<div id="logos"><img src="" width= "171" height= "625" alt="" /></div>

Don’t add inherit to everything. To be honest I’ve coded about 100 sites in a year and not used inherit once. Things that usually need to be inherited are inherited by default. It’s only when you need to force the issue that you would need it and those cases are few and far between.

Thanks Paul. Yeah, I debated on changing out the whole background, but decided to place an image of logos on top of the background. (they will not appear on other pages.) Thanks for the tips on inherited attributes and comments. That’s how new I am at this. . . had no idea there was a compliance issue with comments.

OK, used the float technique. All looked well in my text editor’s preview, local FF, but when I went live the logos are stretching horizontally in FF, but appear fine in Chrome and Safari. I’m doing something wrong still. . .


I’m not quite sure what youu mean by stretching horizontally as the logs have a set width of 171px set n the image tag.

It looks the same in Firefox and Chrome to me unless I’m looking at the wrong thing :slight_smile:

Right, I would think assigning a fixed width to an element would prevent any resizing but something is off. Below are two screen grabs of what I’m seeing. I suspected that a vertical shrink might be the culprit but adding a fixed min-height didn’t solve the problem. I just need to go through my numbers and see where I went wrong.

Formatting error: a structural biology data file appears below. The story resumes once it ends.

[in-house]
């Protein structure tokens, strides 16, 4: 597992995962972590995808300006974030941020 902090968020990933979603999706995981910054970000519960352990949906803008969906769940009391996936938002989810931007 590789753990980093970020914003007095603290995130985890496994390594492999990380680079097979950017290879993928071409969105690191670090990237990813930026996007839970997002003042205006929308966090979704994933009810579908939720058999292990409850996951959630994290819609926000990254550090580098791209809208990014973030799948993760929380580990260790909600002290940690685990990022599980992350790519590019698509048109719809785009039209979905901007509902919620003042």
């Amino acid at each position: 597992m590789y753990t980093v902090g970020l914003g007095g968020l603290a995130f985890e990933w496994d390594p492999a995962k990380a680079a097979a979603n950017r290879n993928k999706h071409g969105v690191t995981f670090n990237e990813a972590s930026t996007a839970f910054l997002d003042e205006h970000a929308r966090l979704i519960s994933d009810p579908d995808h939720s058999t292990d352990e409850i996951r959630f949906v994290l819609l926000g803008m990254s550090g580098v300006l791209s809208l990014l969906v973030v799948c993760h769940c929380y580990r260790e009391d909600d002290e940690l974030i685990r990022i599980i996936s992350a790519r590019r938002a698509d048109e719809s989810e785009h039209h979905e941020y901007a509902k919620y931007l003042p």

listed first: “stretched”

listed second: proper proportions


The intrisic size of the image is 171px × 625px but in the html you are squashing its height to 512px.

<img src="[images/logos.jpg](" width= "171" [B]height=[/B][B] "512[/B]" alt=""/>

If you want the height to be 512px and for the image to maintain the correct ratio aspect then omit the width (or vice versa).

Is that what you meant.

Uhgg. Sorry, I simply outsmarted myself. I had created a 512px high logo file because I wanted to shorten the green rule (border). However I hadn’t properly uploaded the new file, so I WAS distorting the (625px) image through code.

(BTW, is there a way to shorten the border length in CSS? i.e. from full height of the div to partial.)

In any case with your and Ralph’s help, I feel I’m on my way to build out the rest of the site, I’ll put it up soon in the design review thread.

This site has proven to be very helpful. Obviously I’m a beginner, but I look forward to learning more.

There’s a saying I use – CSS is only as good as the markup it’s applied to… and you’ve got some issues in the markup I’d HIGHLY suggest cleaning up before even THINKING about the CSS.

First off, you aren’t doing a single thing that should need ANY of that IE conditional nonsense. From the appearance the page isn’t even complex enough to need hacks in the first place, much less that stuff (which I never use on any sites).